Awakening to Eco-Tourism in Ghana: Sharing My Thoughts

by Egi Gaisie

The opening statement in the feature ‘Go Green: Awakening to Eco-Tourism’ about two months ago, reads: I think I needed a break; I was emotionally drained and physically tired!  A friend, an entrepreneur, recently described a similar condition a group of women entrepreneurs was feeling. They found a good travel ‘deal’ and took off from the shores of Ghana for a break! I did the same!

It was a refreshing period. Among the tourist attractions, I visited was a Park. I must have spent half a day, at least four hours there. By the time I got into the innermost part of the park, the climax of my encounter produced a unique experience that is difficult to find appropriate words to describe or explain! I left the Park totally convinced that green, clean tourism is therapeutic!

The above is a before and an after the experience at a Park. Have you wondered what the before and after experiences have been for tourists visiting our tourist sites? Will they go back again? What are their unique experiences?

In the ‘Awakening to eco-tourism in Ghana’ series, I shared a rare opportunity I had that ‘opened my eyes’ to our use of our landscape and wildlife, historic and cultural resources in tourism.

Did you observe this diamond image , representing EXCELLENCE, under each of the headings? It was serving as a backdrop to compare the actuals you were reading to your expectations on excellence. Not being idealistic, I have been thinking along the following lines.

  • Access to information about the places
  • Physical access to the facilities
  • Availability and condition of support facilities to the visitor/tourist attractions (accommodation, catering, entertainment, transport, retailing)
  • Cleanliness and cleaning practices of the community
  • Security and safety (procedures and practices)
  • General reception of visitors/tourists

Should you be visiting these places what will your basic expectations be, bearing in mind that these communities are largely rural settlements?

Some of us missed our way going to Xave Bird Sanctuary, in the Volta Region and Widnaba situated in the Red Volta River Valley, in the Upper East Region. There were a few accommodation challenges. The state of some roads would cause you to think if the trip is worth it. At the sites where few tourists visit, local tour guides are not readily available. When they eventually show up, they are very enthusiastic! Let’s sample a few comments from reviews.

Hills hiking tour

These new trails were only partially cleared when I visited, as all men were occupied with harvesting. So the going was a bit rough. …Unfortunately, there was no good place to sit down and relax… but that might be considered, once the village receives more visitors.

Historical walking tour

During a guided tour, I was shown a hollow baobab tree in which potential slaves were held captive, waiting to be sold at the market. You will be invited to enter it, to get a feel of the reality of the past.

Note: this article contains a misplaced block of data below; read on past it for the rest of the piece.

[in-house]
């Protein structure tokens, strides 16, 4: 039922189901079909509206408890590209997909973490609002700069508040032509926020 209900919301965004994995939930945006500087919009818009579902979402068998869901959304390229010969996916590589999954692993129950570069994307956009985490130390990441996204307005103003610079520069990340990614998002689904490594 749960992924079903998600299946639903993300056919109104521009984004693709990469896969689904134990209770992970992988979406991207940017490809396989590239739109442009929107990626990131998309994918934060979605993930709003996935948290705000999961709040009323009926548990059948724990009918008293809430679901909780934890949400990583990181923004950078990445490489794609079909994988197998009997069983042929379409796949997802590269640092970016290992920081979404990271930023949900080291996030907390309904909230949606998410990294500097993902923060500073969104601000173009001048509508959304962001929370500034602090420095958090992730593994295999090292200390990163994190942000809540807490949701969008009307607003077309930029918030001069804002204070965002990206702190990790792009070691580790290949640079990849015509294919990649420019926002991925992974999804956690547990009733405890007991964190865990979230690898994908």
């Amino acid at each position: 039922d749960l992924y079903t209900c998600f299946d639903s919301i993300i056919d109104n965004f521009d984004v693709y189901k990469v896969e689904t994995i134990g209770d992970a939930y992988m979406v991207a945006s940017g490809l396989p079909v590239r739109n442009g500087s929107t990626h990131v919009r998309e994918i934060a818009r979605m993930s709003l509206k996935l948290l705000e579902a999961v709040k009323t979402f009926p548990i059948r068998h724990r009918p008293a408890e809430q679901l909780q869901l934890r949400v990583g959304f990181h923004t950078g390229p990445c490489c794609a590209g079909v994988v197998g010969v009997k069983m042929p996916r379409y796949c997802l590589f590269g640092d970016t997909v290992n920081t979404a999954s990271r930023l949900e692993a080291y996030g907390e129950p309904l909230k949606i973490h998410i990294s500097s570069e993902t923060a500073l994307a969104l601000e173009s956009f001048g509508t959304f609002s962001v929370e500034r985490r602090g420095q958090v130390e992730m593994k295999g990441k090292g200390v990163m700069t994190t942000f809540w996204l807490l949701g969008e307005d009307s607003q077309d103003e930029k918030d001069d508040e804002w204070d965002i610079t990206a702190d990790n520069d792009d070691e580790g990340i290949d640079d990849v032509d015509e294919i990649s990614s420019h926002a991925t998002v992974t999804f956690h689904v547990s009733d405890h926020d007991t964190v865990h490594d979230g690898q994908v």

The guide also took me to several spots around Widnaba that are considered sacred because of their proven protective qualities (like invisibility) against slave raiders and other enemies. These stories of the spirits are quite intriguing.

Paga Crocodile pond

‘Rip-off, but still a nice experience’ and, ‘Overpriced and disappointing.’ An enhanced environment with interesting activities aiming at giving value for money would be useful.

The peaceful relationship between the crocodiles and their human counterparts is a mystery. Though this is normal to the indigenes of Paga, yet it continues to baffle others.

Gone are the days when tourism was merely sightseeing or recounting history!

While almost anything at one time or another may become an attraction, we need to identify anticipated experiences to derive from participating in the attractions and work towards designing, developing, and managing the places.

By making distinctions between ‘touring attractions’ and ‘destination attractions’ we should be able to distribute our scarce resources more effectively.

Creative Arts and Tourism

For some of us, when a customer walks into a restaurant and pays a certain amount for the apim and nkontomire, or any food, he or she orders, the customer is not only paying for the food item; they are paying for the “Experience”.

If you stayed in a hotel room, you will have a ‘room experience’ to talk about and this holds true for many other interactions within the tourism industry.

I have been wondering how the different aspects of our dynamic creative arts industry can help create appropriate experiences to boost the experiences of tourists/visitors.

I came across the clip that follows. I was amazed at this outstanding effort!  However, this is an initial concept that needs further development. Ghana’s sea of sculpted slave heads commemorates the slave trade, 400 years on.

The add-on to the Atorkor Slave Market (a tourist site in Keta, Volta region) below is the memorial to commemorate the slaves’ arduous journey.

If we study the pattern of tourist arrivals, staging the whole enactment will bring life to these murals!

Source: Keta Tourism

Involving local communities in tourism management empowers them; however, education is a key to their success, for locals and visitors alike.

The solution to last week’s word puzzle.

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